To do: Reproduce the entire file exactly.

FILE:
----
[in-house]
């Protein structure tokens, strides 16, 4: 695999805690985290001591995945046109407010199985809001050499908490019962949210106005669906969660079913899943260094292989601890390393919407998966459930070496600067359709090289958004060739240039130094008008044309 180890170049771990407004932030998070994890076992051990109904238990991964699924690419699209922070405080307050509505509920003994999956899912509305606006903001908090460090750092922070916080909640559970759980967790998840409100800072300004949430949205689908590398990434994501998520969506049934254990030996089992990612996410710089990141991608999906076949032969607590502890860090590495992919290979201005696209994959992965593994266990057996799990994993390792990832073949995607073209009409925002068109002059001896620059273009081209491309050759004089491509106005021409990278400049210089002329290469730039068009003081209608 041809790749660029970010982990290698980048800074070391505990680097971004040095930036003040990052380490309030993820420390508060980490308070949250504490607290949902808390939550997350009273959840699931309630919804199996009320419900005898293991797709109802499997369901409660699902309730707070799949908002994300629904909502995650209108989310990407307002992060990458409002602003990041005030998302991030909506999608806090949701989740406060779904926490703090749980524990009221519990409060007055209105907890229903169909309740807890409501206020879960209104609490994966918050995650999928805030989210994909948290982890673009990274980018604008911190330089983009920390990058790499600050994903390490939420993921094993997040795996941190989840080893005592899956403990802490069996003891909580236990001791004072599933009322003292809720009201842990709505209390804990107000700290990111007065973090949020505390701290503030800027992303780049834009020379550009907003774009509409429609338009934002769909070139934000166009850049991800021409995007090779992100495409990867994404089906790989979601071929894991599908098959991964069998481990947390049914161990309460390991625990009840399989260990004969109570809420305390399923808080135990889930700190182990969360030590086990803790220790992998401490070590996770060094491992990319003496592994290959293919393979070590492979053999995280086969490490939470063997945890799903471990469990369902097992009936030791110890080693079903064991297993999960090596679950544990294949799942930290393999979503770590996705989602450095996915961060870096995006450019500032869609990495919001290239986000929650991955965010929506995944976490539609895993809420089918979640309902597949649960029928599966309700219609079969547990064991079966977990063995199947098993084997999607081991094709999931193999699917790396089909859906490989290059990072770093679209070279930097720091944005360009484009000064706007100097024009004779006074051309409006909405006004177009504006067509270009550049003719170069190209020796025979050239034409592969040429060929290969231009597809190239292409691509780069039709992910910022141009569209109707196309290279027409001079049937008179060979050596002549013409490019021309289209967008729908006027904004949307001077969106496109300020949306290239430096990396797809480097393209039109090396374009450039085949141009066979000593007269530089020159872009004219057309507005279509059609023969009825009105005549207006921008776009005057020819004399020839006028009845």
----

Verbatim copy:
[in-house]
């Protein structure tokens, strides 16, 4: 695999805690985290001591995945046109407010199985809001050499908490019962949210106005669906969660079913899943260094292989601890390393919407998966459930070496600067359709090289958004060739240039130094008008044309 180890170049771990407004932030998070994890076992051990109904238990991964699924690419699209922070405080307050509505509920003994999956899912509305606006903001908090460090750092922070916080909640559970759980967790998840409100800072300004949430949205689908590398990434994501998520969506049934254990030996089992990612996410710089990141991608999906076949032969607590502890860090590495992919290979201005696209994959992965593994266990057996799990994993390792990832073949995607073209009409925002068109002059001896620059273009081209491309050759004089491509106005021409990278400049210089002329290469730039068009003081209608 041809790749660029970010982990290698980048800074070391505990680097971004040095930036003040990052380490309030993820420390508060980490308070949250504490607290949902808390939550997350009273959840699931309630919804199996009320419900005898293991797709109802499997369901409660699902309730707070799949908002994300629904909502995650209108989310990407307002992060990458409002602003990041005030998302991030909506999608806090949701989740406060779904926490703090749980524990009221519990409060007055209105907890229903169909309740807890409501206020879960209104609490994966918050995650999928805030989210994909948290982890673009990274980018604008911190330089983009920390990058790499600050994903390490939420993921094993997040795996941190989840080893005592899956403990802490069996003891909580236990001791004072599933009322003292809720009201842990709505209390804990107000700290990111007065973090949020505390701290503030800027992303780049834009020379550009907003774009509409429609338009934002769909070139934000166009850049991800021409995007090779992100495409990867994404089906790989979601071929894991599908098959991964069998481990947390049914161990309460390991625990009840399989260990004969109570809420305390399923808080135990889930700190182990969360030590086990803790220790992998401490070590996770060094491992990319003496592994290959293919393979070590492979053999995280086969490490939470063997945890799903471990469990369902097992009936030791110890080693079903064991297993999960090596679950544990294949799942930290393999979503770590996705989602450095996915961060870096995006450019500032869609990495919001290239986000929650991955965010929506995944976490539609895993809420089918979640309902597949649960029928599966309700219609079969547990064991079966977990063995199947098993084997999607081991094709999931193999699917790396089909859906490989290059990072770093679209070279930097720091944005360009484009000064706007100097024009004779006074051309409006909405006004177009504006067509270009550049003719170069190209020796025979050239034409592969040429060929290969231009597809190239292409691509780069039709992910910022141009569209109707196309290279027409001079049937008179060979050596002549013409490019021309289209967008729908006027904004949307001077969106496109300020949306290239430096990396797809480097393209039109090396374009450039085949141009066979000593007269530089020159872009004219057309507005279509059609023969009825009105005549207006921008776009005057020819004399020839006028009845």